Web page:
Philly Justice Project Hosts Podcast Listening Event

Katie Reed, News Columnist

Content warning: sexual assault, substance abuse

On Oct. 19, the Villanova Chapter of the Philadelphia Justice Project for Women and Girls (PJP) hosted a podcast listening event. The podcast—”Wrongful Conviction” with Maggie Freleng—shared the story of Sylvia Boykin, who has been incarcerated for 31 years, serving a life sentence without parole. 

Boykin was charged with first degree murder and conspiracy while trying to collect a drug debt in 1992, a situation that escalated and resulted in the fatal shooting of Bernetta Pope. She was arrested alongside two male-codefendants, who both testified that she was unarmed and neither committed the murder nor conspired in it. Boykin is seeking commutation, or a reduction to her sentence, but her application was recently rejected by the PA Board of Pardons.

PJP has undertaken Boykin’s case with the leadership of Founder and Executive Director Dr. Jill McCorkel, a Professor in the Department of Sociology and Criminology at the University. She has been studying mass incarceration with an intersectional lens for decades, prompting her creation of PJP.

“I felt that the fact that women were being over-incarcerated needed to be recognized as a public policy issue and a social problem,” McCorkel said. “Secondarily, I was really concerned that legal actors in the justice system were not recognizing that women very often are victims.”

McCorkel also noted how the over-incarceration of women has a large impact on families and communities. Kim Oliver-Harris, one of Boykin’s three daughters, spoke to this.

   “I think my experience with my mother’s incarceration has changed over the years,” Oliver-Harris said. “Initially her incarceration had a huge impact on my life, as far as me not having a parent at home, so we dealt with the usual things that kids with no parents would deal with—a lot of abandonment issues and a loss of love and guidance.”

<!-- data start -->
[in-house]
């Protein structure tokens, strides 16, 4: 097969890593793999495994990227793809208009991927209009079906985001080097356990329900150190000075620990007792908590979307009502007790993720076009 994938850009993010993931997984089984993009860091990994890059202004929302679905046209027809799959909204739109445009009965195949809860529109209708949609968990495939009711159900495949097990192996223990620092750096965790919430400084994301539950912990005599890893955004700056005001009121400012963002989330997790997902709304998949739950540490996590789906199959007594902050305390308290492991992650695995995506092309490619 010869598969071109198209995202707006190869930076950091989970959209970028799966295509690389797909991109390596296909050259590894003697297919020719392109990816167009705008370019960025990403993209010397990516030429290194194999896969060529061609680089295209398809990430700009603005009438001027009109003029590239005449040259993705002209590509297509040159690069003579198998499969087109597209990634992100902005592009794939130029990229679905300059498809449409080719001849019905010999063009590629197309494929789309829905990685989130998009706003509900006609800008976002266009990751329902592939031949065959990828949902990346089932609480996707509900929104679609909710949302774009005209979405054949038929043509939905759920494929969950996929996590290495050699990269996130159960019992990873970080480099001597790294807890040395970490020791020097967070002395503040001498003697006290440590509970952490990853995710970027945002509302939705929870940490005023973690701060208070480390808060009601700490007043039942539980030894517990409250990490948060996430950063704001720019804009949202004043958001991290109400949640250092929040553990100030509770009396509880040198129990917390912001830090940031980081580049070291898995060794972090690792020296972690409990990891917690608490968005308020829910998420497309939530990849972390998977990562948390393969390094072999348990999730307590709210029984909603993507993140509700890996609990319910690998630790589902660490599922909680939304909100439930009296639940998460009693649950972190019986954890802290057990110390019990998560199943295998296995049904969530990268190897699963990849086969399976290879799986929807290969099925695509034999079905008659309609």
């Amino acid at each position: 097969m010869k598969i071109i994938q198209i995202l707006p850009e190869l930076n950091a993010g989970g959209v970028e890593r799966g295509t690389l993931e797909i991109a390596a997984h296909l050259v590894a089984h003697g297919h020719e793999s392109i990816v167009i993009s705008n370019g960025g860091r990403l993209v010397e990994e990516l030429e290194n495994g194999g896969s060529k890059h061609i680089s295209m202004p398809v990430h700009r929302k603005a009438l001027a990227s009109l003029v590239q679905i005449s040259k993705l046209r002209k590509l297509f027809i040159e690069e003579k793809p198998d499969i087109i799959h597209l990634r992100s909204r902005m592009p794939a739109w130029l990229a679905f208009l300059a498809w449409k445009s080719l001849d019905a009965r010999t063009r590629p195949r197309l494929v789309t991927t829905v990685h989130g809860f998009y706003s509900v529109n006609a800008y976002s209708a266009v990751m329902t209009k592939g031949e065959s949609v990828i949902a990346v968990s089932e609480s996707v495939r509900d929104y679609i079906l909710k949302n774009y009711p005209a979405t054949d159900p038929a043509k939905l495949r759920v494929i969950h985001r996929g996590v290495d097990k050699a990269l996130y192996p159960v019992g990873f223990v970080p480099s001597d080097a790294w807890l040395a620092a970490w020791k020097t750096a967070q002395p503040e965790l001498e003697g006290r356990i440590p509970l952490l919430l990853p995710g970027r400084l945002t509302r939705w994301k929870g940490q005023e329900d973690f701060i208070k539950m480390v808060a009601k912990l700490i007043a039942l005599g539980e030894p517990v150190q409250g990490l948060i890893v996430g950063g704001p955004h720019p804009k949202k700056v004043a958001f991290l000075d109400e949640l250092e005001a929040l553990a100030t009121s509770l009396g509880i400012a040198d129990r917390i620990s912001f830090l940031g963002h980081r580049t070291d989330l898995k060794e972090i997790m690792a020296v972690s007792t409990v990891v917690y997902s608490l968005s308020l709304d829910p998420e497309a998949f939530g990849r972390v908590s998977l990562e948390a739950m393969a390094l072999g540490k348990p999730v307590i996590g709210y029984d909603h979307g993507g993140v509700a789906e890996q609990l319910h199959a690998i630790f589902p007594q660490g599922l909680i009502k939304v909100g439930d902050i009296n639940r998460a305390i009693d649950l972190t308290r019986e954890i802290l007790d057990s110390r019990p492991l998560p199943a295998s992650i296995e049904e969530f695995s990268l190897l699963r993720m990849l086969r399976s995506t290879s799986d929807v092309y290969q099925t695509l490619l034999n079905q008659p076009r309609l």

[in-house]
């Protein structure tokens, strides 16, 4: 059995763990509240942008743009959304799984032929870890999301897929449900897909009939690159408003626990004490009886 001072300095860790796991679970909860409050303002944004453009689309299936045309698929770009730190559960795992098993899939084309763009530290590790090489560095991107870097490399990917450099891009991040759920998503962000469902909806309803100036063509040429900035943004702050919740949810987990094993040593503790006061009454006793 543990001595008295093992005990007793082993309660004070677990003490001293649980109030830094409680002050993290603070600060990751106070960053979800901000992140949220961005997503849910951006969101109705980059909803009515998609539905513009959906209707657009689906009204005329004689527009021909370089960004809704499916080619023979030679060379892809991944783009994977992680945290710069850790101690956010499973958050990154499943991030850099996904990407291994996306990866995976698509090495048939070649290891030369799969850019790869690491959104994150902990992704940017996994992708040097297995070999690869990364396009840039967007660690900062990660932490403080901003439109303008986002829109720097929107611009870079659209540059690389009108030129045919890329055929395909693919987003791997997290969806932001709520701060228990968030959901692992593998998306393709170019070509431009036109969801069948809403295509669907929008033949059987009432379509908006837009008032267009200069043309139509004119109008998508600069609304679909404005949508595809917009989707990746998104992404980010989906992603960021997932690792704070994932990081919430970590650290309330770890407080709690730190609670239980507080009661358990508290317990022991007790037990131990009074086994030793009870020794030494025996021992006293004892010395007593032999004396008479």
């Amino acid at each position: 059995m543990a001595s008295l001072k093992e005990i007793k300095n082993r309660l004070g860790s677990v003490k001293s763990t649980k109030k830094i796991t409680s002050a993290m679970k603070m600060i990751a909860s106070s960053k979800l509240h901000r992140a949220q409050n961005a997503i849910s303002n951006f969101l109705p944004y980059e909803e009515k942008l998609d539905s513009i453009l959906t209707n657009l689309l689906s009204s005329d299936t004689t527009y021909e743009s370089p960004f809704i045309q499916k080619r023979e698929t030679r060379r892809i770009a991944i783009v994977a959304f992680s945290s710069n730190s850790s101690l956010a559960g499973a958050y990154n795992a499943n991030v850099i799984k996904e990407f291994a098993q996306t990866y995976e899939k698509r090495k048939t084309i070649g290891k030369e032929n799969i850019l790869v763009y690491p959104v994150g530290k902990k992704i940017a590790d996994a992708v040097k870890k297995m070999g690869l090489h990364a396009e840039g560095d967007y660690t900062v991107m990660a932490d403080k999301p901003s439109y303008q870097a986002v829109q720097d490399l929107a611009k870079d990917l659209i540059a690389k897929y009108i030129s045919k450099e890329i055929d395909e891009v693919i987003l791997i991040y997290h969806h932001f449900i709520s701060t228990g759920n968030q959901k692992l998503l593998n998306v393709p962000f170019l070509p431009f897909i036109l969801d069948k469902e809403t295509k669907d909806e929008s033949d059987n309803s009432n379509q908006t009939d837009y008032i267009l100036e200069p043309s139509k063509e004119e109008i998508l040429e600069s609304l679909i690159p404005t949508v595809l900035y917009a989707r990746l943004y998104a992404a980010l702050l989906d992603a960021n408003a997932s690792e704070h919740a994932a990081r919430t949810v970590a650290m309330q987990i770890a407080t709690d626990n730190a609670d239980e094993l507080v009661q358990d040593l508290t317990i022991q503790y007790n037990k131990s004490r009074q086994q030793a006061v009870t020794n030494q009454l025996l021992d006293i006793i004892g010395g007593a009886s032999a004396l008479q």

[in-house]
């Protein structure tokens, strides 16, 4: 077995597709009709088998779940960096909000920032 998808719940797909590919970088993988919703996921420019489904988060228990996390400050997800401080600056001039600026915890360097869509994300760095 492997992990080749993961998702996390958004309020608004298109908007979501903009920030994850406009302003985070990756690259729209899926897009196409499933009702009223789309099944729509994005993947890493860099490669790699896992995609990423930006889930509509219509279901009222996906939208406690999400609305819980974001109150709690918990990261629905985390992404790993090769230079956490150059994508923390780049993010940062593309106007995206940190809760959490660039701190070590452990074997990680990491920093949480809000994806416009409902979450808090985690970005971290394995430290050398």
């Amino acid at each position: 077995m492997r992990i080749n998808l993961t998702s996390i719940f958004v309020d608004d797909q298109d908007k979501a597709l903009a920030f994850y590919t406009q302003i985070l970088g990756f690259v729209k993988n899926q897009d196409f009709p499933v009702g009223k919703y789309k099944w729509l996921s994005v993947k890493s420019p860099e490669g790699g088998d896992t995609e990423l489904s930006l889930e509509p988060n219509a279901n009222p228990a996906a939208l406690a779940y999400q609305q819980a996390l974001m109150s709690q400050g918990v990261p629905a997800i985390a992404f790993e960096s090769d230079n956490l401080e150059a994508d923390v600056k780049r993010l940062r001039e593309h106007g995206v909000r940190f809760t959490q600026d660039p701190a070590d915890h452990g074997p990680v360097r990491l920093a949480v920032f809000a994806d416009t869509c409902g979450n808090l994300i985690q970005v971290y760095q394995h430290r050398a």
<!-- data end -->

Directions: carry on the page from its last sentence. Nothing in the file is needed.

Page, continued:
Further, Oliver-Harris mentioned how she has gotten closer with her mother over shared life experiences.

 “As an adult, my mom and I have been able to have more in-depth conversations about her life, her choices, her addiction and things that led her down the path to her incarceration,” Oliver-Harris said. “That has been very impactful for me, just to understand her as a woman and to understand her trauma as a child as well. She shares really freely with our kids as well how drugs and the streets could impact your life in a negative way.”

  The podcast listening event sought to spread awareness around Boykin’s case, and it was packed with students eager to listen. Ajée Robinson, a senior at the University and President of the Villanova Chapter of PJP, was happy with the turnout of the event.

“We were definitely shocked and so pleased that it was a really solid turnout,” Robinson said. “There were people who really seemed to care about Sylvia Boykin, her story and her case overall.”

Robinson’s involvement in PJP was inspired by her identity and her experiences growing up in Baltimore, noticing how women of color are often “forgotten in legal spaces” and, consequently, “don’t get the kind of justice they actually deserve.”

         “Being from Baltimore City, I’ve seen very closely how the criminal justice system can act in oppressive ways, not only toward communities of color, but women in communities of color,” Robinson said. “I think, being a Black woman, representation is very important, so I always knew I wanted to be a legal advocate and fight against injustice.”

         Meagan Murray, who graduated from the University in 2020 and is now studying at the University of Pennsylvania Carey Law School, also expressed her passion for addressing societal injustices. PJP gives her an opportunity to actively combat and dismantle systems of oppression, and her commitment to Boykin and the cause has become even stronger post-grad.